In 1940, the Polish Underground wanted to know what was happening inside the recently opened Auschwitz concentration camp. Polish army officer Witold Pilecki volunteered to be arrested by the Germans and report from inside the camp. His intelligence reports, smuggled out in 1941, were among the first eyewitness accounts of Auschwitz atrocities: the extermination of Soviet POWs, its function as a camp for Polish political prisoners, and the "final solution" for Jews. Pilecki received brutal treatment until he escaped in April 1943; soon after, he wrote a brief report. This book is the first English translation of a 1945 expanded version. In the foreword, Poland's chief rabbi states, "If heeded, Pilecki's early warnings might have changed the course of history." Pilecki's story was suppressed for half a century after his 1948 arrest by the Polish Communist regime as a "Western spy". He was executed and expunged from Polish history. Pilecki writes in staccato style but also interjects his observations on humankind's lack of progress: "We have strayed, my friends, we have strayed dreadfully.... We are a whole level of hell worse than animals!"
©2012 Jarsolaw Garlinski and Aquila Polonica (U.S.) Ltd. (P)2013 Audible, Inc.
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"The bar of manhood"
When I first began this book I was some what disappointed. The reader at times can be hard to understand. The book is all so written as an account in some ones life and therefore has had little effort put in to creating a gripping story line. However getting further in to the book I realised what this book really is, a story of one of the bravest and best of the species called human beings. Durring a time when any normal person would have done anything possable not to go and anything else to leave Mr. Pilecki volunteered to go and choose to stay, in order to complete his work. He is the bar in which any man should strive to reach. I feel as I shall try harder to be a stronger better human,man, after listening to this book. I recommened this book highly for a few different reasons but mainly because it has changed my perspective.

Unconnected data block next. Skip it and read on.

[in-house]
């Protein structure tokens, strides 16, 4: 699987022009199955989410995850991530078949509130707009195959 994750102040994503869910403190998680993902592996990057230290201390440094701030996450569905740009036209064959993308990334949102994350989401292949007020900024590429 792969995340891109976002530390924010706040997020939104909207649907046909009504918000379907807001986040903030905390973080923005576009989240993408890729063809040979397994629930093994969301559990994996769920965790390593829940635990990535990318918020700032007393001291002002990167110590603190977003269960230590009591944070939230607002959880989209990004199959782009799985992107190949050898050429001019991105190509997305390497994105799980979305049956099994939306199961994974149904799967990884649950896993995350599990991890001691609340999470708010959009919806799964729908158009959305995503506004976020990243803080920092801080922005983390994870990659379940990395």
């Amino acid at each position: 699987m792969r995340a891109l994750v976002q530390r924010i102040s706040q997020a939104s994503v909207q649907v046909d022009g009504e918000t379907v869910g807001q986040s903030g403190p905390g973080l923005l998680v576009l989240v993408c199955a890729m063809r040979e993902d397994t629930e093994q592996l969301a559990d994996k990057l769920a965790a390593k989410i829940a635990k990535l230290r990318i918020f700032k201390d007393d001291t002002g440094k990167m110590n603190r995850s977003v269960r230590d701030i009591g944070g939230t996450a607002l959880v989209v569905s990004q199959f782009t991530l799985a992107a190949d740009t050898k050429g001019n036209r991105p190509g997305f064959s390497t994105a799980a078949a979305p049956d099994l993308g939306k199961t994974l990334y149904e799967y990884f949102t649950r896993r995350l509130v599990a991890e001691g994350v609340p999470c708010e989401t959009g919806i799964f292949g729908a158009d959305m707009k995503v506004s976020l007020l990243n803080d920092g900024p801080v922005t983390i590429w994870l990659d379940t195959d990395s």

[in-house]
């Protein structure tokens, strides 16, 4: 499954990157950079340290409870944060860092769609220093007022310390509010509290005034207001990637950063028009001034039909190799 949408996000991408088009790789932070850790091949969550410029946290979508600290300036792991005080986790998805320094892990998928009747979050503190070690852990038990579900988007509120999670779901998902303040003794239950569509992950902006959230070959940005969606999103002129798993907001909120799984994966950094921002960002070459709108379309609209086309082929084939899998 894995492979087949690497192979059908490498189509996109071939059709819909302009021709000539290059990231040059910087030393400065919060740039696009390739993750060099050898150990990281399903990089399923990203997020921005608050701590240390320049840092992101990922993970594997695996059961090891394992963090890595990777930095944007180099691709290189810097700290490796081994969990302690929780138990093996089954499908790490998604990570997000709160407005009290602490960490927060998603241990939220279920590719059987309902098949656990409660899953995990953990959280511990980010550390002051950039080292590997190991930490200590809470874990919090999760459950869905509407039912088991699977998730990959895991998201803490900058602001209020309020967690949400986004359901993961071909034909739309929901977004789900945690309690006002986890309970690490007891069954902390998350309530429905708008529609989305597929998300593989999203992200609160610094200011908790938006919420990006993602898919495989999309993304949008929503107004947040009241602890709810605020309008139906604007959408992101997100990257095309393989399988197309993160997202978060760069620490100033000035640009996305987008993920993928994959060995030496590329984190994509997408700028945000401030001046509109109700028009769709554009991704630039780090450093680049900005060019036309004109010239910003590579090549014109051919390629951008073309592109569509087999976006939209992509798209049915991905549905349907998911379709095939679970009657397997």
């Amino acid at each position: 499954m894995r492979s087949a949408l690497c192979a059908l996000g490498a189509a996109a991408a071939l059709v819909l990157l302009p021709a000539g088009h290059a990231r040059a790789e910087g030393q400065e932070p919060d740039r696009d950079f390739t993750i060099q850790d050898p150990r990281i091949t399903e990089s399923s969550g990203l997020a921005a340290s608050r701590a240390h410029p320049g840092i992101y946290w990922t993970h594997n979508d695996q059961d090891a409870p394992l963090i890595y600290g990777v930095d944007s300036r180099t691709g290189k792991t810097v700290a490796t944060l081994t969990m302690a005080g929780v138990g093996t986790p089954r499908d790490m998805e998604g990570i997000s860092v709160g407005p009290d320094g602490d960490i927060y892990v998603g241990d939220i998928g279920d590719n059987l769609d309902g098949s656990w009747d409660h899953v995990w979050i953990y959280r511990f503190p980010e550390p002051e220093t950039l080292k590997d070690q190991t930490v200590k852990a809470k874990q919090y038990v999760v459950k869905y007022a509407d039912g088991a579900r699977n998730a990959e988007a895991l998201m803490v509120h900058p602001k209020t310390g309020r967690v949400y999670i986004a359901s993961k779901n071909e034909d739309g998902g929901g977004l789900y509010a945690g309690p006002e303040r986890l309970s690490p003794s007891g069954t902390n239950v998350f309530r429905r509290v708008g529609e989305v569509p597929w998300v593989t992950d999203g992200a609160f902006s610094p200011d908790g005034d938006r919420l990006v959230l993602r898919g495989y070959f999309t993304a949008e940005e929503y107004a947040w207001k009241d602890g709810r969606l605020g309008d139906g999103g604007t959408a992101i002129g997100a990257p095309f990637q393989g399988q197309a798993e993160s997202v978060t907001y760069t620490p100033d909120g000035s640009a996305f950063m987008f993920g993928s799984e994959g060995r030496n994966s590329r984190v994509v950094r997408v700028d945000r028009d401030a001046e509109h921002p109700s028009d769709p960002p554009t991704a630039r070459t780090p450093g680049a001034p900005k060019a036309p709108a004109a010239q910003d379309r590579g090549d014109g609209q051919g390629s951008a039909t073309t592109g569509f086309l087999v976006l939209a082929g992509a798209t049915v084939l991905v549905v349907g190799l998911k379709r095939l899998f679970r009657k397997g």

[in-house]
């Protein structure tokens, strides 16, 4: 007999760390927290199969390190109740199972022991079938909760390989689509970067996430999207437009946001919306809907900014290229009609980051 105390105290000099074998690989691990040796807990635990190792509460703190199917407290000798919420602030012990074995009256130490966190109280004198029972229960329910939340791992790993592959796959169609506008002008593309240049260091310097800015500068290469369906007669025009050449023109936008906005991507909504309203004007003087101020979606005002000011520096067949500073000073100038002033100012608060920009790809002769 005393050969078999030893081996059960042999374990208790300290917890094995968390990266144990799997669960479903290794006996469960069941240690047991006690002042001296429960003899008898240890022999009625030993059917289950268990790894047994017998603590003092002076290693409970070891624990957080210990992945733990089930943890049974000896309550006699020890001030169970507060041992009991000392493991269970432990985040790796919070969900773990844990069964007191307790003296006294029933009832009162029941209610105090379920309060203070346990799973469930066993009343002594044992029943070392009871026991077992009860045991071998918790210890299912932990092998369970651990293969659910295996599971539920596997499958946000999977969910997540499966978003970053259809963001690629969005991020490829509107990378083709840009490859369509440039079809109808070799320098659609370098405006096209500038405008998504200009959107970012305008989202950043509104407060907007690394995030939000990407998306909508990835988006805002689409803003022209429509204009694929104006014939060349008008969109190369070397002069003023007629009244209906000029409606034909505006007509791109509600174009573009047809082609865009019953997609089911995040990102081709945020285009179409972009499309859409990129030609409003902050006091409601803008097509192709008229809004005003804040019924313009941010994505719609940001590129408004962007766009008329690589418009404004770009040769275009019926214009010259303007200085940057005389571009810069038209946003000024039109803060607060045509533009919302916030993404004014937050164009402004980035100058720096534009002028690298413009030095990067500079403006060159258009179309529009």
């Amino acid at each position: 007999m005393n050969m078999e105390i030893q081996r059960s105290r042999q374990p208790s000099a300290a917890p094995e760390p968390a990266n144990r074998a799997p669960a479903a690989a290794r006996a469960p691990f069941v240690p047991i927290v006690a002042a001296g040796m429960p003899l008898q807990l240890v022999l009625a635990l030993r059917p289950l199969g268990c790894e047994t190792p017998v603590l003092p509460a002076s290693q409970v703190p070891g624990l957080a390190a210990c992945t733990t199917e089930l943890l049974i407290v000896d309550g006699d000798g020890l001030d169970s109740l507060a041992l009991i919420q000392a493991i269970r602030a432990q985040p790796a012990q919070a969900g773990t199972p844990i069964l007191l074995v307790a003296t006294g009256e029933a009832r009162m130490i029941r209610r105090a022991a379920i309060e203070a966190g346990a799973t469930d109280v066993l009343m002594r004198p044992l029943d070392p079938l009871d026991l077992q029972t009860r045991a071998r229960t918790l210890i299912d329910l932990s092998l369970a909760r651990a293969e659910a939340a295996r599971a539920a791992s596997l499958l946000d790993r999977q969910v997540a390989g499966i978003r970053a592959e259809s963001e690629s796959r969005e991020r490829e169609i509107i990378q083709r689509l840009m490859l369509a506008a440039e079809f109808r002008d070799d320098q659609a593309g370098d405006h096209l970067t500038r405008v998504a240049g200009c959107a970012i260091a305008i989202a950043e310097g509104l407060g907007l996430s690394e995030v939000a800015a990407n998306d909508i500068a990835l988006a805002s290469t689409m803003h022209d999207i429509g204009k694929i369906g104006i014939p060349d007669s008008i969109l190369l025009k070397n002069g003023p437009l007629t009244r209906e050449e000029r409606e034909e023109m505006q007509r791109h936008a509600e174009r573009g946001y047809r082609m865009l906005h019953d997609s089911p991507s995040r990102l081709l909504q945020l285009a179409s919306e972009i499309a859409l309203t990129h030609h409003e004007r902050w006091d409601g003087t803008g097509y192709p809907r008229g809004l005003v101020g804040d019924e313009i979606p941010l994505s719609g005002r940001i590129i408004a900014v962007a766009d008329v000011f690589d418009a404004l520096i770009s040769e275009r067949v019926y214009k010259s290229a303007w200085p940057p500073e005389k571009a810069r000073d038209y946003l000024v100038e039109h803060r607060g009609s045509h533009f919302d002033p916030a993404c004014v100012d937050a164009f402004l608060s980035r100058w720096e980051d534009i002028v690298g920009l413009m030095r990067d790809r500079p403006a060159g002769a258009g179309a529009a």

"Worth every minute for a glimpse of Auschwitz"
Provides a captivating first hand account of time a prisoners life and trials in a concentration camp...all while organizing and eventually escaping the horrible conditions. Only to be murdered after the war was over.
"Amazing Story! Not a movie yet?"
It is true and an absolutely amazing story of survival and courage.
One of my top 5 most books that impacted me the most.
"Captain Witold Pilecki is a man of honor!!"
I wish everybody would read or listen to this book. What Witold Pilecki has done for his country is unimaginable and he will be honored for this for eternity. History books about WWII focus more on the holocaust and barely anything is mentioned to what has happened to millions of poles. Anybody who wants to hear a true patriot, a pure from heart and soul patriot should listen to this book.
"The Auschwitz Volunteer"
I thought I could handle the descriptions of the horrors of Auschwitz, but I couldn't. I gave up on about chapter 7.
"Power of the human will"
Before I started this audiobook I head of Witold but very vaguely: something about a man who intentionally got himself captured and put in Auschwitz. I had no idea I would be so literally changed as a person after hearing his story told through his own words.
Witold talks about, at different times in his report, his optimism and faith. So many weaker men died off but Witold, through his incredible willpower and smarts, not only survived, but continued to work for the Polish underground throughout his time in Auschwitz and after. I loved when he talked about when he was put in the carpenter shop and even though he had no experience, managed with creativity and drive to learn the trade. Witold did this a few times (i.e. The bakery). When others were taking the Canada (items from the gas chamber victims such as gold and other valuables) Witold maintained his dignity and didn't want anything stained in blood as he said. It was part of this incredible dignity he was able to maintain that also helped him survive.
Witold is an inspiration and I highly recommend this book not merely to view the atrocities of the Holocaust that we are all familiar with but rather much more to gain a first person perspective of a survivor and a real man.
"Perhaps the Greatest War Hero Ever Known"
Amazon gives me 14 words for this review. It's not nearly enough. You'd need thousands.
"Spine chilling stuff"
I'm not sure I can call this book good. It's well written but has a terrible content. Perhaps we should all listen to it. I've read a lot of ww2 books but this really made me stop and think, about how fortunate we are compared to these poor people.
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